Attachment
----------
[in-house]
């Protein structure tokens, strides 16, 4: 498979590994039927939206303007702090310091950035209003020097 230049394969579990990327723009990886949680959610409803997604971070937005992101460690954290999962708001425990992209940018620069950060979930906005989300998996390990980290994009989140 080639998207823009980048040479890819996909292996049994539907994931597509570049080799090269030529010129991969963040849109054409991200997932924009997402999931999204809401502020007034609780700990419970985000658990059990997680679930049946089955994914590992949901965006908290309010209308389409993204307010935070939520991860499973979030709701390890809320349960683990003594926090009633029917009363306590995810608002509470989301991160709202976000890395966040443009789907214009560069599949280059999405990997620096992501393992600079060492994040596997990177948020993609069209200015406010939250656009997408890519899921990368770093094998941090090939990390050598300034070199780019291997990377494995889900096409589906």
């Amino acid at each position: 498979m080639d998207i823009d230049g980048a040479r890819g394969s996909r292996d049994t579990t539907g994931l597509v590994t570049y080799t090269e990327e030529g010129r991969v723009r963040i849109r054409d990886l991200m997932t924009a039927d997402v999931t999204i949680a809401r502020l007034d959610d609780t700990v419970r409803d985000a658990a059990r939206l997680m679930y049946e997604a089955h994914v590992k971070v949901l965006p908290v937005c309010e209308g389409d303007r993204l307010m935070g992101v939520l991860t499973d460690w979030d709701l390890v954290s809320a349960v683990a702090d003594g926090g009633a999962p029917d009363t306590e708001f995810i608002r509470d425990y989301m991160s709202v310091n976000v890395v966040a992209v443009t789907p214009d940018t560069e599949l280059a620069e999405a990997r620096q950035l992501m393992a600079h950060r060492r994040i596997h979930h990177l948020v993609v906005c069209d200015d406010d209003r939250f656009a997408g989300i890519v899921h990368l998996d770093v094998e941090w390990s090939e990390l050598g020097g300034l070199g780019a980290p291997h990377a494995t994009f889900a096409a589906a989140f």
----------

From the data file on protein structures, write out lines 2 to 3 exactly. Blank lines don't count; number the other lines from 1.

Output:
């Protein structure tokens, strides 16, 4: 498979590994039927939206303007702090310091950035209003020097 230049394969579990990327723009990886949680959610409803997604971070937005992101460690954290999962708001425990992209940018620069950060979930906005989300998996390990980290994009989140 080639998207823009980048040479890819996909292996049994539907994931597509570049080799090269030529010129991969963040849109054409991200997932924009997402999931999204809401502020007034609780700990419970985000658990059990997680679930049946089955994914590992949901965006908290309010209308389409993204307010935070939520991860499973979030709701390890809320349960683990003594926090009633029917009363306590995810608002509470989301991160709202976000890395966040443009789907214009560069599949280059999405990997620096992501393992600079060492994040596997990177948020993609069209200015406010939250656009997408890519899921990368770093094998941090090939990390050598300034070199780019291997990377494995889900096409589906």
């Amino acid at each position: 498979m080639d998207i823009d230049g980048a040479r890819g394969s996909r292996d049994t579990t539907g994931l597509v590994t570049y080799t090269e990327e030529g010129r991969v723009r963040i849109r054409d990886l991200m997932t924009a039927d997402v999931t999204i949680a809401r502020l007034d959610d609780t700990v419970r409803d985000a658990a059990r939206l997680m679930y049946e997604a089955h994914v590992k971070v949901l965006p908290v937005c309010e209308g389409d303007r993204l307010m935070g992101v939520l991860t499973d460690w979030d709701l390890v954290s809320a349960v683990a702090d003594g926090g009633a999962p029917d009363t306590e708001f995810i608002r509470d425990y989301m991160s709202v310091n976000v890395v966040a992209v443009t789907p214009d940018t560069e599949l280059a620069e999405a990997r620096q950035l992501m393992a600079h950060r060492r994040i596997h979930h990177l948020v993609v906005c069209d200015d406010d209003r939250f656009a997408g989300i890519v899921h990368l998996d770093v094998e941090w390990s090939e990390l050598g020097g300034l070199g780019a980290p291997h990377a494995t994009f889900a096409a589906a989140f």